The Euro-Mediterranean Partnership started in 1995 with the name Barcelona Process, in the Barcelona Euro-Mediterranean Conference. The European Union stated that the intention of this "partnership" is "to strengthen its relations with the countries in the Mashriq and Maghreb regions". The partnership laid the foundations for what came to be the Union for the Mediterranean, an institution building on, but not replacing, the EuroMed Partnership.

The European Union enlargement of 2004 brought two more Mediterranean countries (Cyprus and Malta) into the Union, while adding a total of 10 to the number of Member States. As a result the union for the Mediterranean today comprises 43 members:
  • The 27 European Union member states, and
  • 16 partner countries which are: Albania, Algeria, Bosnia and Herzegovina, Croatia, Egypt, Israel, Jordan, Lebanon, Mauritania, Monaco, Montenegro, Morocco, the Palestinian territories, Syria, Tunisia and Turkey.
The four chapters of cooperation developed in the framework of the Barcelona Process are:
  • Politics and Security
  • Economics and Trade
  • Socio-cultural
  • Justice and Interior Affairs
In addition to these four chapters of cooperation, six concrete projects that target specific needs of the Euro-Mediterranean regions and that will enhance the visibility of the Partnership are:
  • De-pollution of the Mediterranean. This broad project encompasses many initiatives that target good environmental governance, access to drinkable water, water management, pollution reduction and protection of the Mediterranean biodiversity.
  • Maritime and land highways. The purpose of this project is to increase and improve the circulation of commodities and people throughout the Euro-Mediterranean region by improving its ports, and building highways and railways. Specifically, the Paris and Marseilles Declarations refer to the construction of both a Trans-Maghrebi railway and highway systems, connecting Morocco, Algeria and Tunisia.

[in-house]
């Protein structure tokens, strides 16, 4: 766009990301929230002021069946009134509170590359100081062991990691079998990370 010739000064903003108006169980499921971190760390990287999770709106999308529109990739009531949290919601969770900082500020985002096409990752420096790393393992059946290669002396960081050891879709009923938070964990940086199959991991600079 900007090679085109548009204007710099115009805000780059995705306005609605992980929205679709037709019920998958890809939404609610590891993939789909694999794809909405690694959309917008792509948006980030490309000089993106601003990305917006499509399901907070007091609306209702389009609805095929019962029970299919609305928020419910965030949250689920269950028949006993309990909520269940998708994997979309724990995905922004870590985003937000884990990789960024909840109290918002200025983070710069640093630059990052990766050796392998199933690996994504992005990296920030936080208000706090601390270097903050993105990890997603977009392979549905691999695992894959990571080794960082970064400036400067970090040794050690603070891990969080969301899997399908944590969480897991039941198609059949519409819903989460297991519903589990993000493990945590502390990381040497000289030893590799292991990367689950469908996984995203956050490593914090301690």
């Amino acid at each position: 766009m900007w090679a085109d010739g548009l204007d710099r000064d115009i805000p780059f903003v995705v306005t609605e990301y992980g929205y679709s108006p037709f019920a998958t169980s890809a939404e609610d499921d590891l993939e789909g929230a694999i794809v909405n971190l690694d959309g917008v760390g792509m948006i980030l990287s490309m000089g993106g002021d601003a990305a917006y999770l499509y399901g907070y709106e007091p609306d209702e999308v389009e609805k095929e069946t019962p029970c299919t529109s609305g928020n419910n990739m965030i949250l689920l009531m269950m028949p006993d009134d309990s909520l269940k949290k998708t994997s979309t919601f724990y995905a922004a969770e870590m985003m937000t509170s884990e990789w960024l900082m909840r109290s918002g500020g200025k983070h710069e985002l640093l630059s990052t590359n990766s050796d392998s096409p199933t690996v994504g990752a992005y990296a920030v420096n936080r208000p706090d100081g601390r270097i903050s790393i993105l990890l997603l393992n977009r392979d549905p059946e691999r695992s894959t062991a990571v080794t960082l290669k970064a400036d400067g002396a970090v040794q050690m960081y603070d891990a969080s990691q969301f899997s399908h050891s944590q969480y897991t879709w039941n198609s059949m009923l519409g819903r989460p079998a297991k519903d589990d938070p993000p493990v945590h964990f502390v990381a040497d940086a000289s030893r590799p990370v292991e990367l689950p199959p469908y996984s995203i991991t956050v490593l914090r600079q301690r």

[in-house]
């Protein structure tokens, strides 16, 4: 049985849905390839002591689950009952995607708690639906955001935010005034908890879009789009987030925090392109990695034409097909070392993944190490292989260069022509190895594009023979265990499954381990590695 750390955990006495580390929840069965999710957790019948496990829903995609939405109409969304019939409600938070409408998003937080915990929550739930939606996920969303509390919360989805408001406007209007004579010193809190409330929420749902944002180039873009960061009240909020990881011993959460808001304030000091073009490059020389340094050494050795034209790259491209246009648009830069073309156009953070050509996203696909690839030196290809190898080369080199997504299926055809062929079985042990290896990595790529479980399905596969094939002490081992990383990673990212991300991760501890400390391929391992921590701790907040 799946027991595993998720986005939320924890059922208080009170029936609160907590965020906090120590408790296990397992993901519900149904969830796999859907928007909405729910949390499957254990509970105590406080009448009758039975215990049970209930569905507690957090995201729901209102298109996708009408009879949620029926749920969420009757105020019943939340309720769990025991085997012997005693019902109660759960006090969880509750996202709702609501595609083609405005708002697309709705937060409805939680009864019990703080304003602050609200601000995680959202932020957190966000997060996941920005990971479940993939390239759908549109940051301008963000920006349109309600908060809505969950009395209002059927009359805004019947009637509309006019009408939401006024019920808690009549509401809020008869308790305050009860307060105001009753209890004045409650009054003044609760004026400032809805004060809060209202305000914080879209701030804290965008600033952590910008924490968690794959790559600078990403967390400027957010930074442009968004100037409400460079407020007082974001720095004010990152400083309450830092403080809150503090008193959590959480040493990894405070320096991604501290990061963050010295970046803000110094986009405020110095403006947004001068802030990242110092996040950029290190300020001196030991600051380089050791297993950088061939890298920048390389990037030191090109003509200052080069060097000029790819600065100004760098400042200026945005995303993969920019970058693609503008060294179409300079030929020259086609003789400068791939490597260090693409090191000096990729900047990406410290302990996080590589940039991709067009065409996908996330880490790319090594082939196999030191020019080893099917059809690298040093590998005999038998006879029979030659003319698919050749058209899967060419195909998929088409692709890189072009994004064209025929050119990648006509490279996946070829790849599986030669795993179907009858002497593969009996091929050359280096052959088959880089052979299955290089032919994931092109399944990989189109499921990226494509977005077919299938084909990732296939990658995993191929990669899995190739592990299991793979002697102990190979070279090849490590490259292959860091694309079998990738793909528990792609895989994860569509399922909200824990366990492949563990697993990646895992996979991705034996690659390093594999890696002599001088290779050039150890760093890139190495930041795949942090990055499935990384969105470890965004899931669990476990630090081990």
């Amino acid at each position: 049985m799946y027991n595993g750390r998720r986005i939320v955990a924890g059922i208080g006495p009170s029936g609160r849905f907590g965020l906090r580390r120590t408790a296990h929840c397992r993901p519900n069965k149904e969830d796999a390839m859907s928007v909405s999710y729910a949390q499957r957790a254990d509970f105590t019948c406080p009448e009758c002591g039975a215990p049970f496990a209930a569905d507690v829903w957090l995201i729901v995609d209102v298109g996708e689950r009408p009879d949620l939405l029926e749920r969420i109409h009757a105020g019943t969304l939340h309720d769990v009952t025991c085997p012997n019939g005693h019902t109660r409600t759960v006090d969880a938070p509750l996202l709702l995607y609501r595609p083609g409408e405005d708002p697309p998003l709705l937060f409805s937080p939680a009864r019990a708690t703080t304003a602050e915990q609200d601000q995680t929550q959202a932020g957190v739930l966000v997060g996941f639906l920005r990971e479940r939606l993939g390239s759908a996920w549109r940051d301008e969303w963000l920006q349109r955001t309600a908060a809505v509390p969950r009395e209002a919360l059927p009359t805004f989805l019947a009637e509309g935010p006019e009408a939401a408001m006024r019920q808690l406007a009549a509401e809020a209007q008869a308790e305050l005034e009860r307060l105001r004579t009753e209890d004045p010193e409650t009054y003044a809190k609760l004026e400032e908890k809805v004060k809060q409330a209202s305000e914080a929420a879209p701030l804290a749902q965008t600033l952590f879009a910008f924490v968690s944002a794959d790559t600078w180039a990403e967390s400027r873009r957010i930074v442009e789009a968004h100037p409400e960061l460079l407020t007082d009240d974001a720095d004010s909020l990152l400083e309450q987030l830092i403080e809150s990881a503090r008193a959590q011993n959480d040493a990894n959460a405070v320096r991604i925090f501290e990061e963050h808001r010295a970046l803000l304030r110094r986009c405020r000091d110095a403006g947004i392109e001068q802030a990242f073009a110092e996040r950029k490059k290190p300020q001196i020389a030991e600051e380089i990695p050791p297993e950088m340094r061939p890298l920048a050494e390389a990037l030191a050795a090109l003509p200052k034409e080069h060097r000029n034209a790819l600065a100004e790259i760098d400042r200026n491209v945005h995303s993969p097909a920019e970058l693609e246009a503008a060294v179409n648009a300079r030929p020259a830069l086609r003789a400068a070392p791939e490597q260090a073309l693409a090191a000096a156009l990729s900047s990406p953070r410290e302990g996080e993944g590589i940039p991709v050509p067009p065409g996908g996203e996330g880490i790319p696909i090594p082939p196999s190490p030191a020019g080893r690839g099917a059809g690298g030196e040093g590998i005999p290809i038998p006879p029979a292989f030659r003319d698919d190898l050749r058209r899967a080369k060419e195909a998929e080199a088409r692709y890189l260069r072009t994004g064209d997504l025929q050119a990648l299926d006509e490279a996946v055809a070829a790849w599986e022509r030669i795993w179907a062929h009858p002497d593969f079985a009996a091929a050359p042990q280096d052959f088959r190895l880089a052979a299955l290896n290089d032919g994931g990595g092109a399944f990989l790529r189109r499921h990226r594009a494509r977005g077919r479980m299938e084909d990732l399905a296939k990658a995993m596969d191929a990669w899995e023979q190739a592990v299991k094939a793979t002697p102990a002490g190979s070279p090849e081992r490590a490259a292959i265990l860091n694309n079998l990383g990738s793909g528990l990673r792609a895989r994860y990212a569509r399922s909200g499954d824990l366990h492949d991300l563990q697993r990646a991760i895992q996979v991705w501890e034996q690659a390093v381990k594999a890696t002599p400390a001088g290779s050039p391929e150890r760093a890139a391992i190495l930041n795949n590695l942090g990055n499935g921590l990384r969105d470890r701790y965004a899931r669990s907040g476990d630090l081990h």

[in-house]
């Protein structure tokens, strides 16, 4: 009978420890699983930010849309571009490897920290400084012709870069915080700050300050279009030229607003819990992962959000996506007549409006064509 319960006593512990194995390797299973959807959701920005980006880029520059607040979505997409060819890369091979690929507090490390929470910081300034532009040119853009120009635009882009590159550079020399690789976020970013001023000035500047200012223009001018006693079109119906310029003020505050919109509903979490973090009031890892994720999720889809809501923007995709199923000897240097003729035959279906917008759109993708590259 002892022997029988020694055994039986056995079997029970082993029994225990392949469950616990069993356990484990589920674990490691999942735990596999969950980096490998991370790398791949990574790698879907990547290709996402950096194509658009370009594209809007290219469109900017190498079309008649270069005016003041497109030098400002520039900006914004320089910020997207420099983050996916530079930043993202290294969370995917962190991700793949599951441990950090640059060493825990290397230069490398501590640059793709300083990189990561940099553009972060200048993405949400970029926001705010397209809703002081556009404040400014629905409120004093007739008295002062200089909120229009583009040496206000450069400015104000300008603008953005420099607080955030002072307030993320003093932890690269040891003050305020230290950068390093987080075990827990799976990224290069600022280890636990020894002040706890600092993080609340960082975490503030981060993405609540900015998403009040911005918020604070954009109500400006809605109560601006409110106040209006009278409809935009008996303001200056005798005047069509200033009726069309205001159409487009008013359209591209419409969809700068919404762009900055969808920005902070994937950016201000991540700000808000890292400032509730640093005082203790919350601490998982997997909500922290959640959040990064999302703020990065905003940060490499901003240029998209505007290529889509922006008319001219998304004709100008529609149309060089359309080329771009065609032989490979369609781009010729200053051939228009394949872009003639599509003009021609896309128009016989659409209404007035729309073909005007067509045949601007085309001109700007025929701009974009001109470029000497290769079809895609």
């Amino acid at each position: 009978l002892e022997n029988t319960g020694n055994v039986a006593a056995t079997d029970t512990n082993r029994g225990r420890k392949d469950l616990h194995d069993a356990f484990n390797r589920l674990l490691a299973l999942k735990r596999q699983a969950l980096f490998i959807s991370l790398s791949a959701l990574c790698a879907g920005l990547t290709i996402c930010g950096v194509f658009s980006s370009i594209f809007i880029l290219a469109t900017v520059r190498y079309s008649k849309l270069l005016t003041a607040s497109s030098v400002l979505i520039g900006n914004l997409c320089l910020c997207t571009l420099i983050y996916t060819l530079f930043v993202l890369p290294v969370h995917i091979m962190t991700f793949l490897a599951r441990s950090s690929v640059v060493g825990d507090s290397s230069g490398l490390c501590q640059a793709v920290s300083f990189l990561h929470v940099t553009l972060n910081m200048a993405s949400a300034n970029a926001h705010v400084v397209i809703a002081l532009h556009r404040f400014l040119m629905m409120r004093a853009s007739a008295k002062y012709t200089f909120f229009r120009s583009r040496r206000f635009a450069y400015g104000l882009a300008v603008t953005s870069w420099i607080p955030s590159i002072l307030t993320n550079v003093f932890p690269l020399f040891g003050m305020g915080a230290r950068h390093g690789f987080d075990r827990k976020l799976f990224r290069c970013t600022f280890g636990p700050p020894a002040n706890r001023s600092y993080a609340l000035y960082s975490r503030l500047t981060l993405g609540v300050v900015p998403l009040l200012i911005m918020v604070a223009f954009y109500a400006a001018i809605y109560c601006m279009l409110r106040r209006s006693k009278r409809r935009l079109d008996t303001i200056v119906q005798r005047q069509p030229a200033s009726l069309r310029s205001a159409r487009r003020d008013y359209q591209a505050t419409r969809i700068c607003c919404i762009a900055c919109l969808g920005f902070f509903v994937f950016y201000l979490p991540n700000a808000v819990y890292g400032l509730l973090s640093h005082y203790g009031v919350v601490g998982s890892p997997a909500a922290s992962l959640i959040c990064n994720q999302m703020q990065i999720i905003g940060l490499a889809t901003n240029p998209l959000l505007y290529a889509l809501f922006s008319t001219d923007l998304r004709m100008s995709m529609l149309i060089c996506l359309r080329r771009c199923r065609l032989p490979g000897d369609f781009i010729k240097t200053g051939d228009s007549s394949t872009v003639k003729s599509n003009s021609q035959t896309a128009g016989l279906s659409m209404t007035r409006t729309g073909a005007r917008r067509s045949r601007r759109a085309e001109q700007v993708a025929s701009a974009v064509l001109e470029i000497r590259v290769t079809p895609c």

• Civil protection. The civil protection project aims at improving the prevention, preparedness and response to both natural and man-made disasters. The ultimate goal is to "bring the Mediterranean Partner Countries progressively closer to the European Civil Protection Mechanism.
  • Alternative energies: Mediterranean solar plan. The goal of this project is to promote the production and use of renewable energies. More specifically, it aims at turning the Mediterranean partner countries into producers of solar energy and then circulating the resulting electricity through the Euro-Mediterranean region.
  • Higher education and research: Euro-Mediterranean University. On June 2008 the Euro-Mediterranean University was inaugurated in Piran (Slovenia), which offers graduate studies programs. The Foreign Ministers gathered at Marseilles on 2008 also called for the creation of another Euro-Mediterranean University in Fes, Morocco. At the Paris summit, the 43 Heads of State and Government agreed that the goal of this project is to promote higher education and scientific research in the Mediterranean, as well as to establish in the future a "Euro-Mediterranean Higher Education, Science and Research Area."
  • The Mediterranean business development initiative. The purpose of the initiative is to promote small and medium-sized enterprises from the Mediterranean partner countries by "assessing the needs of these enterprises, defining policy solutions and providing these entities with resources in the form of technical assistance and financial instruments."
Regarding the Higher Education and Research project in which the Department of higher and Tertiary Education, a Ministerial Meeting has taken place in Cairo on June 18th 2007. The second Ministerial Meeting, among other issues, is expected to broaden the Higher Education and Research project to “Higher education, research and Innovation” and to discuss the development of the Euro-Mediterranean University Institute and its recognition as a part of the Euro-Mediterranean University.